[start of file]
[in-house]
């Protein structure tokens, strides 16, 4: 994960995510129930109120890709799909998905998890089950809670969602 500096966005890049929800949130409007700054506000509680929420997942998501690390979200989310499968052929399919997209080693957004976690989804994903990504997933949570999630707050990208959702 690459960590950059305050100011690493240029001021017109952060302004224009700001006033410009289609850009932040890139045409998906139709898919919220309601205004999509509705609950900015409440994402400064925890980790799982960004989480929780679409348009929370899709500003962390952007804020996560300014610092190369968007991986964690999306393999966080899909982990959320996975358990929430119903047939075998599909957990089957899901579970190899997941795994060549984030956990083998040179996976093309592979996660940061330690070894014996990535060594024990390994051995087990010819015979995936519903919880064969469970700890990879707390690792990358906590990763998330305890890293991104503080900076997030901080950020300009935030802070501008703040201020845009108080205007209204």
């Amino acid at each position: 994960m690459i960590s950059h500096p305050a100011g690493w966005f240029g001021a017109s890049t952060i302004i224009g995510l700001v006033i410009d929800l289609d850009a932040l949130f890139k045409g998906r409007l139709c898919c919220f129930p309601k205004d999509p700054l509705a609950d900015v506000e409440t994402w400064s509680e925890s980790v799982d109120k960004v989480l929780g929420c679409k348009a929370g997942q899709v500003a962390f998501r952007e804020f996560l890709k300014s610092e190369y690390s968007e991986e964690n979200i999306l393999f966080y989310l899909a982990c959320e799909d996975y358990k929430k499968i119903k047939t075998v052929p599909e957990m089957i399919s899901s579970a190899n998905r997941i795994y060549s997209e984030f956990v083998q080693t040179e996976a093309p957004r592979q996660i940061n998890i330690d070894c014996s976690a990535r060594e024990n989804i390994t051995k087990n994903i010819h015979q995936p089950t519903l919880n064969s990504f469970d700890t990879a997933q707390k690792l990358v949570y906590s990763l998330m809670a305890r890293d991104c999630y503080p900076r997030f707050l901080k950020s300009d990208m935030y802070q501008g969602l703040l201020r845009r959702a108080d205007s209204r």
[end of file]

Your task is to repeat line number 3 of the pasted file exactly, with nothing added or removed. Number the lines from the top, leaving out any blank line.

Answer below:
């Amino acid at each position: 994960m690459i960590s950059h500096p305050a100011g690493w966005f240029g001021a017109s890049t952060i302004i224009g995510l700001v006033i410009d929800l289609d850009a932040l949130f890139k045409g998906r409007l139709c898919c919220f129930p309601k205004d999509p700054l509705a609950d900015v506000e409440t994402w400064s509680e925890s980790v799982d109120k960004v989480l929780g929420c679409k348009a929370g997942q899709v500003a962390f998501r952007e804020f996560l890709k300014s610092e190369y690390s968007e991986e964690n979200i999306l393999f966080y989310l899909a982990c959320e799909d996975y358990k929430k499968i119903k047939t075998v052929p599909e957990m089957i399919s899901s579970a190899n998905r997941i795994y060549s997209e984030f956990v083998q080693t040179e996976a093309p957004r592979q996660i940061n998890i330690d070894c014996s976690a990535r060594e024990n989804i390994t051995k087990n994903i010819h015979q995936p089950t519903l919880n064969s990504f469970d700890t990879a997933q707390k690792l990358v949570y906590s990763l998330m809670a305890r890293d991104c999630y503080p900076r997030f707050l901080k950020s300009d990208m935030y802070q501008g969602l703040l201020r845009r959702a108080d205007s209204r």